Several banks have posted low profit growth in the first quarter (Q1) of this year, with some even seeing negative growth, mostly due to a spike in non-performing loans (NPLs), leading to soaring provisioning costs.
The Q1 financial statements of several banks reflect a spike in their bad debts from NPLs, with some lenders even experiencing a 50-70 per cent increase in such loans.
At Orient Commercial Bank, bad debt volumes jumped 51 per cent in Q1 to exceed $174 million, of which those in the high-risk Group 5 category spiked by 54 per cent.
The bank's bad debt ratio rose from 2.2 per cent to 3.3 per cent during the same period, while rising pre-tax profit was reportedly largely due to the reduced sum it had put into its provisioning fund.
Military Bank (MB) is also facing a similar situation. The bank’s bad debt volume reached $367 million last quarter, soaring by 68 per cent on-year, with debts categorised as subprime Group 3 and doubtful Group 4 witnessing a sharp increase.
MB’s bad debt ratio stood at 1.75 per cent for Q1, compared to the 1.09 per cent ratio in Q4/2022. Of note are the bank's Group 2 debts, considered in need of attention, which have swollen to $725 million, a more than two-fold increase compared to the previous quarter. Despite soaring bad debts, the sum put into the bank's provisioning fund was reduced by 13 per cent. This has been suggested as one of the reasons why MB still posted profit growth of over 10 per cent in Q1.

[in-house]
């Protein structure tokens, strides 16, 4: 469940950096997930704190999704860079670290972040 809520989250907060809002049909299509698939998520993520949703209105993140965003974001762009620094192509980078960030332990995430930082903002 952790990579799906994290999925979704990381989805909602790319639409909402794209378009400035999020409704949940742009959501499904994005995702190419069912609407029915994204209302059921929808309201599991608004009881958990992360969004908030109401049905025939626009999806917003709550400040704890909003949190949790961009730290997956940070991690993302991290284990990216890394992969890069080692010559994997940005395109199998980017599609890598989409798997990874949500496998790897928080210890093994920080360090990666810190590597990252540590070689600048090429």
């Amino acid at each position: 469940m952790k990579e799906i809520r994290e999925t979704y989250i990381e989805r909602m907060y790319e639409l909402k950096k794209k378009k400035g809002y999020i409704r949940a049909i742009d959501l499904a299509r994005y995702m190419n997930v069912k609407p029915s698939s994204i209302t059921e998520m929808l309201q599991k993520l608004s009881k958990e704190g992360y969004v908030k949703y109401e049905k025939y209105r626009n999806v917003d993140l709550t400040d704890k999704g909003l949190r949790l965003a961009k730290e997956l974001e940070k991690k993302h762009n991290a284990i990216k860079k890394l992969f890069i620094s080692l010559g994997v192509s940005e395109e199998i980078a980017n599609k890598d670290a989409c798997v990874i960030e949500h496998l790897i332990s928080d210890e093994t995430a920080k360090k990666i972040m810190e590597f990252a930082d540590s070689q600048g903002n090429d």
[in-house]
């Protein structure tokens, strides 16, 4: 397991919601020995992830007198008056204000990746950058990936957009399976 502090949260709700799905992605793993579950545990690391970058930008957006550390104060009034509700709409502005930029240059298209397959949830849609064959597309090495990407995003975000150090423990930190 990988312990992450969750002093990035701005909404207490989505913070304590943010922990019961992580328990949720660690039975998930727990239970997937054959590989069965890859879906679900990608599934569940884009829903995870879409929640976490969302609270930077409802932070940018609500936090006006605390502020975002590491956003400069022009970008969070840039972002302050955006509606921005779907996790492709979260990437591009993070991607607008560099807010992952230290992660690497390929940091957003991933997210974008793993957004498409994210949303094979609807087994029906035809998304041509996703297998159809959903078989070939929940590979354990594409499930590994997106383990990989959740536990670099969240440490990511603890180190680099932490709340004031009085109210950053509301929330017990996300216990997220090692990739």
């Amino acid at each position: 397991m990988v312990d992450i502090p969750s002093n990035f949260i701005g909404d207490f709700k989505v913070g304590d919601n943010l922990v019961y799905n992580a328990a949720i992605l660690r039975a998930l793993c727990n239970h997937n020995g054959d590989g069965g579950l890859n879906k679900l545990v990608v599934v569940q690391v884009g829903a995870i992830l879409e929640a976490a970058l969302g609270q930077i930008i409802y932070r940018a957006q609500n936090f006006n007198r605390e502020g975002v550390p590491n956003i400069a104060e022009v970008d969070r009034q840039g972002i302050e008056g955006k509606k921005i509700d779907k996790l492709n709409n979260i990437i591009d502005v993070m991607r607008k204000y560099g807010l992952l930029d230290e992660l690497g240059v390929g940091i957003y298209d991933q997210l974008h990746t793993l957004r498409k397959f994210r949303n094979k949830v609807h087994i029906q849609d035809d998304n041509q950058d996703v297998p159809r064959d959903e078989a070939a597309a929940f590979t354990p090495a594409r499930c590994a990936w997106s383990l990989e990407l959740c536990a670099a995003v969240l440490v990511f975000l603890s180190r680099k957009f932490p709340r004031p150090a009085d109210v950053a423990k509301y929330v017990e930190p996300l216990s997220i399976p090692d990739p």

Similarly, total bed debt volume at Eximbank inched up 30 per cent in Q1, rising from 1.8 per cent in Q4/2022 to 2.3 per cent. The bank’s profit growth was also reportedly due to the reduced sum put into provisioning, which was cut by 42 per cent during the period.
At ABBank, total bad debt in Q1 was close to $140 million, up 35 per cent from Q4/2022, with subprime debts rising the most. Consequently, its bad debt ratio swelled from 2.88 per cent to 4.03 per cent in the same period.
VPBank bad debt ration for Q1 came to 2.6 per cent from just 2.19 per cent in the previous quarter and is expected to rise further. A spike in the provisioning sum is one of the factors leading to a 77 per cent drop in the bank’s profit during this period.
Despite this, VPBank CEO Nguyen Duc Vinh expects the diverse measures the bank has taken to aid its customers will reduce the bad debt volume in the second half to around 2.2 per cent.
Analysts at VNDirect Securities predict that banking sector profit could grow by as much as 11 per cent this year, while those at Viet Dragon Securities forecast profits could grow as much as 13.7 per cent.
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